Hooray! Crossing Paths is finished and I’ve signed a contract with Konstellation Press. We expect to have the book out before the end of the year.
As I’ve finished up the book, I’ve had new insights into why I wrote it from the point of view (POV) of two Tanzanian women. POV, as an element of fiction, refers to which character’s head the author is in -- which character’s thoughts will be directly conveyed to the reader. As I explained in a previous blog post, “Writing Outside of my Culture,” I thought the story needed to be told from the POV of the two main characters. Now, thinking again about my target audience, I believe there’s more than that, and it’s to do with who I wrote the story for.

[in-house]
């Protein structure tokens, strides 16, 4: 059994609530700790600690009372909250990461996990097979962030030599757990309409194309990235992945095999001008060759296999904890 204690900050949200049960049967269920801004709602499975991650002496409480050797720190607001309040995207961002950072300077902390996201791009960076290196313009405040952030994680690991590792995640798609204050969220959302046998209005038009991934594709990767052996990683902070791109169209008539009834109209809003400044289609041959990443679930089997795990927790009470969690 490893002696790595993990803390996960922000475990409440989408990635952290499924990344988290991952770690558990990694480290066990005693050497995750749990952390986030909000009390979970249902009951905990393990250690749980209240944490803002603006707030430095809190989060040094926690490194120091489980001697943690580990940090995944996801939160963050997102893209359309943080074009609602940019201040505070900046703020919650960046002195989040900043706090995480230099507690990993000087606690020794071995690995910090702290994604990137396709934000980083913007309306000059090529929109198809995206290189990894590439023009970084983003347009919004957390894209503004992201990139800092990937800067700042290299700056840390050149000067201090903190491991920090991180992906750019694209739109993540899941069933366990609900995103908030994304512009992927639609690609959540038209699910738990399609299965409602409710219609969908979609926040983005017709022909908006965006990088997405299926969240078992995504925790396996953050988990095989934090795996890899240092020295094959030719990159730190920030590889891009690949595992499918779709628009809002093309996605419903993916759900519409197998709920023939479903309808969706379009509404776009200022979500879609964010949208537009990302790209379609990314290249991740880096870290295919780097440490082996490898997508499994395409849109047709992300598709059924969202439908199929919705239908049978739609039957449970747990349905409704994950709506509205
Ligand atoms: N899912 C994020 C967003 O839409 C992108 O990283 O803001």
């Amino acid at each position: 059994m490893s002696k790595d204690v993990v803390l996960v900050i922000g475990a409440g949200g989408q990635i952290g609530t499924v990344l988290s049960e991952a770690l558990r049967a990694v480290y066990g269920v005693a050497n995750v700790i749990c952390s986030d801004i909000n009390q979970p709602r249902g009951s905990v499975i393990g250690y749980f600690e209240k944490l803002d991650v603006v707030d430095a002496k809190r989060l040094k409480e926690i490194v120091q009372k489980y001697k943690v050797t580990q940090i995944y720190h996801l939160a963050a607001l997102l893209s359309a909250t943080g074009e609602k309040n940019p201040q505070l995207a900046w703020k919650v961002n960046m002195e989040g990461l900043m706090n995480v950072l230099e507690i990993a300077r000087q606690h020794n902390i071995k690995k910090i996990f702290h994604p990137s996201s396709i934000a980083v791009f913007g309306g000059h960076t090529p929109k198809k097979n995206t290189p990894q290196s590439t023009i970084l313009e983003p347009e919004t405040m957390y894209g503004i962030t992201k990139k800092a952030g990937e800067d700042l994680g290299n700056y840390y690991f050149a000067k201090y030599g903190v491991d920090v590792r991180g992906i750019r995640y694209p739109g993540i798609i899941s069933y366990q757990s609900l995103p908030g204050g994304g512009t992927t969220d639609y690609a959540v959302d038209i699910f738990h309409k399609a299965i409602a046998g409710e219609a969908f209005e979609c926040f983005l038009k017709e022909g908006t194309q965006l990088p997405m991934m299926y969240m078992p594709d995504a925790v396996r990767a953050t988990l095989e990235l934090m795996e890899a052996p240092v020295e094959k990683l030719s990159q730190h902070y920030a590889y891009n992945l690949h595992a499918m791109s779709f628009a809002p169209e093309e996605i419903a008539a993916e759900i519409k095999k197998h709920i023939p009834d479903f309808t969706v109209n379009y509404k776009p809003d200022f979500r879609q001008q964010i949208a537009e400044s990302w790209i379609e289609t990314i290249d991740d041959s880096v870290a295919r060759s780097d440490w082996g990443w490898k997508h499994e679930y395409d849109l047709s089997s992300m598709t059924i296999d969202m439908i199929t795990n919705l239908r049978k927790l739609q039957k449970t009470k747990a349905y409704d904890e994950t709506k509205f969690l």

I anticipate that most of my readers will be English-speaking Westerners. I wrote this book hoping to expand their point of view --their opinions and viewpoints -- about Tanzania. I wanted to show them a slice of a culture they probably know little about. I do understand where they’re coming from, because I’m one of them -- an English-speaking Western woman. Once upon a time I had no experience with Tanzania (or other African countries) either. I don’t expect Tanzanians to learn anything about their country or culture from my book, although I’ll be very happy if they’re entertained or touched by the story. But, having spent so much time in African countries, I believe I’m in a unique position to expand the point of view of my target audience, to banish some stereotypes and show positive aspects of lives they would otherwise know little of.